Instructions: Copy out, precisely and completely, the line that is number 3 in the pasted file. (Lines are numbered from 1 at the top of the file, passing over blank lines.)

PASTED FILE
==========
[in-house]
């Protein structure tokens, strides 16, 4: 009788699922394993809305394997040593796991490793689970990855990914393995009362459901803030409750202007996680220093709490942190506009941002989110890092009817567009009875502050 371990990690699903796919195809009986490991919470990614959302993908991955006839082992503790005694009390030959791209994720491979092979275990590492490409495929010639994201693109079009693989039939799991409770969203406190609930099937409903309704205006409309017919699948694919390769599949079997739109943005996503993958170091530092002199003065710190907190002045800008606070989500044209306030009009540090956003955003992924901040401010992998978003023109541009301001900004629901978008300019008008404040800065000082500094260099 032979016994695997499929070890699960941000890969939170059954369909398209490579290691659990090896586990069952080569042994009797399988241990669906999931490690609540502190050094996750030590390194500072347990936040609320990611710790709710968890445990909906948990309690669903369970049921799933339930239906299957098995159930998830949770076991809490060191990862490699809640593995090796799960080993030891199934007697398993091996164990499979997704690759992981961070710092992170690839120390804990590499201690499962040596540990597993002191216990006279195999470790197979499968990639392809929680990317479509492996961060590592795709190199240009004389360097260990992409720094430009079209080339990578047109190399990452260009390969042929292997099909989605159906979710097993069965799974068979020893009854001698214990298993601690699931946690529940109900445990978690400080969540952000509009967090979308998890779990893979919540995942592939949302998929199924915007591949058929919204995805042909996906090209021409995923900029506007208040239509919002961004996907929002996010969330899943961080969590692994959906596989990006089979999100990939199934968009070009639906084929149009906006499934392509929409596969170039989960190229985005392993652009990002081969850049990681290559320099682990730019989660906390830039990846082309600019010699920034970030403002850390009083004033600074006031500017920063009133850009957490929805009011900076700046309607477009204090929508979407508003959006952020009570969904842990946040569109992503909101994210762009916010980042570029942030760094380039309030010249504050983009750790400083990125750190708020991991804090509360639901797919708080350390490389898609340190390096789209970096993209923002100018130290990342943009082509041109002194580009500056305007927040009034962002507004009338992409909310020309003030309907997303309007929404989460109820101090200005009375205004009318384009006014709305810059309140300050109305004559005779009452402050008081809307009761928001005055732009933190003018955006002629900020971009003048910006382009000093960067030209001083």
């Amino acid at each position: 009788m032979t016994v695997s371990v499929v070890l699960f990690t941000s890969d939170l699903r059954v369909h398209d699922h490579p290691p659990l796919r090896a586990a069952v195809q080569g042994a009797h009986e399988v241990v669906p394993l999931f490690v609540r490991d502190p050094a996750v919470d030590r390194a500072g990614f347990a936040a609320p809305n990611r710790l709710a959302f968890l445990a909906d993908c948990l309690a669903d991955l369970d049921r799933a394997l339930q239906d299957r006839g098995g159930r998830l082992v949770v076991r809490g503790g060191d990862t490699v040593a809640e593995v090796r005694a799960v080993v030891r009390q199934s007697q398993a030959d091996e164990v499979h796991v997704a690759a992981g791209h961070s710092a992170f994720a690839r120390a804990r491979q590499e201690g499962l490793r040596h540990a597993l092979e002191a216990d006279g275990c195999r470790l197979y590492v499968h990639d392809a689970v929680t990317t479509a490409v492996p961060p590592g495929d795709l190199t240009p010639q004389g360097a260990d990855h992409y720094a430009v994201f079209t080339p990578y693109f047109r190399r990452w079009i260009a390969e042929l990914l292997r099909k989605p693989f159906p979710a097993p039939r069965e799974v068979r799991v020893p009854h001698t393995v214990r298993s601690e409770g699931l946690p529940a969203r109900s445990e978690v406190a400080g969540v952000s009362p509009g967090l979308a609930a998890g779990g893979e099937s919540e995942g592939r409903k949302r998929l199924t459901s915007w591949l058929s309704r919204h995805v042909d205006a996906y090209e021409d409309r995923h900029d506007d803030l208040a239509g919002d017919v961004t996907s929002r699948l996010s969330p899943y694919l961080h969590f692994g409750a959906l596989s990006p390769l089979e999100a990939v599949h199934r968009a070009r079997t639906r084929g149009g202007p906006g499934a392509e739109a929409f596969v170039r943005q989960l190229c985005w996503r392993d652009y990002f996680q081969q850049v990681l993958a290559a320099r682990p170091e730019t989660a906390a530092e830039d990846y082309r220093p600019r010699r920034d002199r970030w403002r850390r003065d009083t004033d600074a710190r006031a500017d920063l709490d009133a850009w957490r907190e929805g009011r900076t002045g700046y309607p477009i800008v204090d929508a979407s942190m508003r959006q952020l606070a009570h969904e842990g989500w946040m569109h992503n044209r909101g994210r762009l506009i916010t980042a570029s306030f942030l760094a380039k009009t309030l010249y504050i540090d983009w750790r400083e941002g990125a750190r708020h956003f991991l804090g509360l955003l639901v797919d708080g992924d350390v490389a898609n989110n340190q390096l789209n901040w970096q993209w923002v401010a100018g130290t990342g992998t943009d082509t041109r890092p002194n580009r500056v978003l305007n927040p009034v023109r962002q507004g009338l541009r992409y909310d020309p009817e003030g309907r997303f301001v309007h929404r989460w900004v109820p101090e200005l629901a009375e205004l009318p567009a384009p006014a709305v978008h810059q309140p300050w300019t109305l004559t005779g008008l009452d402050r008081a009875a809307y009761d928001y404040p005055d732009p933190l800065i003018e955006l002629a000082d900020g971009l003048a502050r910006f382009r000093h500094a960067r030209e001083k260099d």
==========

């Amino acid at each position: 009788m032979t016994v695997s371990v499929v070890l699960f990690t941000s890969d939170l699903r059954v369909h398209d699922h490579p290691p659990l796919r090896a586990a069952v195809q080569g042994a009797h009986e399988v241990v669906p394993l999931f490690v609540r490991d502190p050094a996750v919470d030590r390194a500072g990614f347990a936040a609320p809305n990611r710790l709710a959302f968890l445990a909906d993908c948990l309690a669903d991955l369970d049921r799933a394997l339930q239906d299957r006839g098995g159930r998830l082992v949770v076991r809490g503790g060191d990862t490699v040593a809640e593995v090796r005694a799960v080993v030891r009390q199934s007697q398993a030959d091996e164990v499979h796991v997704a690759a992981g791209h961070s710092a992170f994720a690839r120390a804990r491979q590499e201690g499962l490793r040596h540990a597993l092979e002191a216990d006279g275990c195999r470790l197979y590492v499968h990639d392809a689970v929680t990317t479509a490409v492996p961060p590592g495929d795709l190199t240009p010639q004389g360097a260990d990855h992409y720094a430009v994201f079209t080339p990578y693109f047109r190399r990452w079009i260009a390969e042929l990914l292997r099909k989605p693989f159906p979710a097993p039939r069965e799974v068979r799991v020893p009854h001698t393995v214990r298993s601690e409770g699931l946690p529940a969203r109900s445990e978690v406190a400080g969540v952000s009362p509009g967090l979308a609930a998890g779990g893979e099937s919540e995942g592939r409903k949302r998929l199924t459901s915007w591949l058929s309704r919204h995805v042909d205006a996906y090209e021409d409309r995923h900029d506007d803030l208040a239509g919002d017919v961004t996907s929002r699948l996010s969330p899943y694919l961080h969590f692994g409750a959906l596989s990006p390769l089979e999100a990939v599949h199934r968009a070009r079997t639906r084929g149009g202007p906006g499934a392509e739109a929409f596969v170039r943005q989960l190229c985005w996503r392993d652009y990002f996680q081969q850049v990681l993958a290559a320099r682990p170091e730019t989660a906390a530092e830039d990846y082309r220093p600019r010699r920034d002199r970030w403002r850390r003065d009083t004033d600074a710190r006031a500017d920063l709490d009133a850009w957490r907190e929805g009011r900076t002045g700046y309607p477009i800008v204090d929508a979407s942190m508003r959006q952020l606070a009570h969904e842990g989500w946040m569109h992503n044209r909101g994210r762009l506009i916010t980042a570029s306030f942030l760094a380039k009009t309030l010249y504050i540090d983009w750790r400083e941002g990125a750190r708020h956003f991991l804090g509360l955003l639901v797919d708080g992924d350390v490389a898609n989110n340190q390096l789209n901040w970096q993209w923002v401010a100018g130290t990342g992998t943009d082509t041109r890092p002194n580009r500056v978003l305007n927040p009034v023109r962002q507004g009338l541009r992409y909310d020309p009817e003030g309907r997303f301001v309007h929404r989460w900004v109820p101090e200005l629901a009375e205004l009318p567009a384009p006014a709305v978008h810059q309140p300050w300019t109305l004559t005779g008008l009452d402050r008081a009875a809307y009761d928001y404040p005055d732009p933190l800065i003018e955006l002629a000082d900020g971009l003048a502050r910006f382009r000093h500094a960067r030209e001083k260099d």